Further, in the adversary system, a party is not likely to call witnesses at all who would adversely affect their case, and if the other party does not know about them (and we should not suppose that the first party is likely to inform them) then possibly vital testimony will not even be heard by the court.
Are we to blame lawyers for all this? Are they greedy, unprincipled, utterly unconcerned with justice?
That would be unfair. Anyone wishing to participate in the machinations of justice must contend with the system in which it is embedded. Radical lawyers Zenon Bankowski and Geoff Mungham summarise their predicament nicely: “the radical lawyer is entangled in a situation where he is committed to undermining the very structure that provides his own power base in the world”.
So what alternatives exist? Not the sole, but the most obvious is the European system of civil law, know rather pejoratively in English as the “inquisitorial” system (a better name would be “investigatory” or “judicial”). It is so named because the judges (who may sit as a panel) are able themselves to question and call witnesses, and make any investigations they consider necessary to arrive at the truth.
Contrary to English law, it is assumed that the judges know the law and that the presentation of the facts is enough; they are not restricted, like the common law judge, to passively absorbing whatever evidence is presented by the lawyers. Rather than an aloof “umpire”, the inquisitorial judge is like the director of an improvised play whose outcome depends on the actors’ responses to his or her directions.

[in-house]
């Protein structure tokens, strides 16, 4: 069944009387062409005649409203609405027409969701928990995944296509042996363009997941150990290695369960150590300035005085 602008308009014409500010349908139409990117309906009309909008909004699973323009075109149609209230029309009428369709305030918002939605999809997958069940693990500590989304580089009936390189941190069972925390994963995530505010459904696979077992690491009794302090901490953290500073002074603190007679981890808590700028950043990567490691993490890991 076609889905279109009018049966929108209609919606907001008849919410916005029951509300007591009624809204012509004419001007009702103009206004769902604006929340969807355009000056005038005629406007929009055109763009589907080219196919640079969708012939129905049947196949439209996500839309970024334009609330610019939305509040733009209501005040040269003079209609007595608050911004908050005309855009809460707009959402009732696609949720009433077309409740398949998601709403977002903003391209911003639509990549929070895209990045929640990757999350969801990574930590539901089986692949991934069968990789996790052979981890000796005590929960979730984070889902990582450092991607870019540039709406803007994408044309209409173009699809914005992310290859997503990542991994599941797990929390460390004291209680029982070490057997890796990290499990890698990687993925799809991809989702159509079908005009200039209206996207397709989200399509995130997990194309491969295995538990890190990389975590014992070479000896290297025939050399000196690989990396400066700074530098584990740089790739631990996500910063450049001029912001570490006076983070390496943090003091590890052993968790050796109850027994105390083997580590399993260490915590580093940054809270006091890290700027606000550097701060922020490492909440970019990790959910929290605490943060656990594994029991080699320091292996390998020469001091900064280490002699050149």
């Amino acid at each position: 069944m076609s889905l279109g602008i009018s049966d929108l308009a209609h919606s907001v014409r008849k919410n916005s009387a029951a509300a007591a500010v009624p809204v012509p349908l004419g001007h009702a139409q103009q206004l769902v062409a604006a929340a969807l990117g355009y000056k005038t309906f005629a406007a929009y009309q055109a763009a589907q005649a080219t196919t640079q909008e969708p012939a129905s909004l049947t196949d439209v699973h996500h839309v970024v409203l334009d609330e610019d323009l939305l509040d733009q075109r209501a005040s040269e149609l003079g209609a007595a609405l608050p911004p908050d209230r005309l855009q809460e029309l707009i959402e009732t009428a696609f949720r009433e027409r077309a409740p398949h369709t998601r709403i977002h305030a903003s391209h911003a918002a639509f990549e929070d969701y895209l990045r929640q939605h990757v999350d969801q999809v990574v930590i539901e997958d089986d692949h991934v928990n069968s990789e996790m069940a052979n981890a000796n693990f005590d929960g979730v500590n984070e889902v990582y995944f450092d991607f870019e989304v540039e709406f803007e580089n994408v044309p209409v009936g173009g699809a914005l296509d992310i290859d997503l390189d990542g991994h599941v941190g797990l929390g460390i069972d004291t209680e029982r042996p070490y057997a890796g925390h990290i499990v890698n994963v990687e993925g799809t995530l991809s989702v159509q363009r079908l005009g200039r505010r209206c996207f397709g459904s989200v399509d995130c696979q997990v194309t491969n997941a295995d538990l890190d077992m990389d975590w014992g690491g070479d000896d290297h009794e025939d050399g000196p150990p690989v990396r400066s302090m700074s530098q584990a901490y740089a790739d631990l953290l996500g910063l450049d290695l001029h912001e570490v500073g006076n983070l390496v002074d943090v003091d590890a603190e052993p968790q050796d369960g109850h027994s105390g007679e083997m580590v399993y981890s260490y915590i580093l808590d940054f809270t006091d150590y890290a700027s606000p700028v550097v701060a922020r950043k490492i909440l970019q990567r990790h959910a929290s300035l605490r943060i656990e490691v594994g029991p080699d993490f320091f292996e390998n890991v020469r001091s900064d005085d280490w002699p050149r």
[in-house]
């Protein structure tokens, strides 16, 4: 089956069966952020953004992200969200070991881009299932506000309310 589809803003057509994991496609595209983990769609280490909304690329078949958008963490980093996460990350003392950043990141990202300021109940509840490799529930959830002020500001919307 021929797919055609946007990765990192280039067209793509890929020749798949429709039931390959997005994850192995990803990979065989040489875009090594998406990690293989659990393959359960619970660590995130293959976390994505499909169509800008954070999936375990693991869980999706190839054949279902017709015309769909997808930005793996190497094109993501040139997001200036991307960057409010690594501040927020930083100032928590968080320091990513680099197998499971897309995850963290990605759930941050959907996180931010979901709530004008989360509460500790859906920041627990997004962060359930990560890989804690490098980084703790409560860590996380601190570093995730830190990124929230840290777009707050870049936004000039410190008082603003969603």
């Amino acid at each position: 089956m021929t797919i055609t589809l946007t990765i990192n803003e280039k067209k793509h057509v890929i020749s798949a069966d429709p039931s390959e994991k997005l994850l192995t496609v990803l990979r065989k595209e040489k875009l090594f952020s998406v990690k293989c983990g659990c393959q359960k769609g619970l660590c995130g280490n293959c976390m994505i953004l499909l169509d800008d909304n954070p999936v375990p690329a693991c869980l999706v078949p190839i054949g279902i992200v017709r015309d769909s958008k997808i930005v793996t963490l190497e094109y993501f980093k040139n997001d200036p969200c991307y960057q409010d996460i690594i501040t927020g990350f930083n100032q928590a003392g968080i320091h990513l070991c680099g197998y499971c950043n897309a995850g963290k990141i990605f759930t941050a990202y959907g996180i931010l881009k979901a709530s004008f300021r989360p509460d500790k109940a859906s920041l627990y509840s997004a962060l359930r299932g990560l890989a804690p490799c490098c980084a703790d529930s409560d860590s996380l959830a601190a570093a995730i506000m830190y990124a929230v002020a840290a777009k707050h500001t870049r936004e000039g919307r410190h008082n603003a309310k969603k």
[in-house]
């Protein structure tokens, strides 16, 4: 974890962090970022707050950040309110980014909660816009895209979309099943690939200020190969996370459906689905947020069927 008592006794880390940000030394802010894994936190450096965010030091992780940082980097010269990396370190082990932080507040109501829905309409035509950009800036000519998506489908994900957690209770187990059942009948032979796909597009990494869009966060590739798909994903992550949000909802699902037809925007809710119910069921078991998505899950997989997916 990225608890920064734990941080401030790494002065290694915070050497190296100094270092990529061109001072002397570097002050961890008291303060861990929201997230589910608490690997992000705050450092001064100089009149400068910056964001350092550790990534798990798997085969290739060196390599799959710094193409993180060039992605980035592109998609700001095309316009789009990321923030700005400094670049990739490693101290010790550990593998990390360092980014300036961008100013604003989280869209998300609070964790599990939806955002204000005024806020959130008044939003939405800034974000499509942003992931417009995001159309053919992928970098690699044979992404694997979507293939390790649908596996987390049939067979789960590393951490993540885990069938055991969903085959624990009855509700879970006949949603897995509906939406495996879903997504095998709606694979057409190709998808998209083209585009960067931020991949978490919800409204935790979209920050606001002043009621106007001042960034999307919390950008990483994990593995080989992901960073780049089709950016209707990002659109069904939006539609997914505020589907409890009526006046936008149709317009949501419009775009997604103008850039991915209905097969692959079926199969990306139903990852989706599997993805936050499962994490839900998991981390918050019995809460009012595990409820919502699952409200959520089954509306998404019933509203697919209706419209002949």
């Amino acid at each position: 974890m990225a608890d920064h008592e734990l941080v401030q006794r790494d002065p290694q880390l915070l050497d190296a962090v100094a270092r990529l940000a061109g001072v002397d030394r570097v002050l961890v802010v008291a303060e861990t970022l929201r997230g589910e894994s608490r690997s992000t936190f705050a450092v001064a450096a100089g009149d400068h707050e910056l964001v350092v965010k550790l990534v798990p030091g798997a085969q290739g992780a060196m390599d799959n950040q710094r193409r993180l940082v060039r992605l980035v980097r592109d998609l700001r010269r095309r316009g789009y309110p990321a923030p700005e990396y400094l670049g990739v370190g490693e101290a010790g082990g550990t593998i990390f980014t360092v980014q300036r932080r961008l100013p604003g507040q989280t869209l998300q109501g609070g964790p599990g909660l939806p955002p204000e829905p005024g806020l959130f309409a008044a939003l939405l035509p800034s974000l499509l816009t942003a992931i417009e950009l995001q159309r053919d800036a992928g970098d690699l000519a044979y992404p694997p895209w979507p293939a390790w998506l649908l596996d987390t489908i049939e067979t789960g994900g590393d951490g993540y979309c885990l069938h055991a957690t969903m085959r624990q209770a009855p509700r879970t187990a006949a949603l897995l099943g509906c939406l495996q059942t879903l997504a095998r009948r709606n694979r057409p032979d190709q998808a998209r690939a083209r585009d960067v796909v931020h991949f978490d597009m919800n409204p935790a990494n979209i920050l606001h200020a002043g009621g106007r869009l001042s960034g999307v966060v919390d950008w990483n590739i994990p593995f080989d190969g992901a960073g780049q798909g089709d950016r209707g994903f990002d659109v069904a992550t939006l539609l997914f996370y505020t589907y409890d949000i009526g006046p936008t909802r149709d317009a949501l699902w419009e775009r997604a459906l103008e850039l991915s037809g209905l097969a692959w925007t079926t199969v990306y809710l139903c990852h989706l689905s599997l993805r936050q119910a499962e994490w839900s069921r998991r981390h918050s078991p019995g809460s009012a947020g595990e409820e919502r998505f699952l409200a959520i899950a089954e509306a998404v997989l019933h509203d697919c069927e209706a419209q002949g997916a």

To borrow Zeidler’s analogy, the adversary system is like a train driven by the advocates, who take turns deciding where the train will stop; its destination is ideally the due and equitable process of law. The European train, on the other hand, is driven by the judge, with the lawyers acting as co-drivers and stationmasters; its destination is uncovering the truth.
Despite popular myth, the defendant in an inquisitorial trial is not presumed guilty until proven innocent, rather, no assumption is made at all.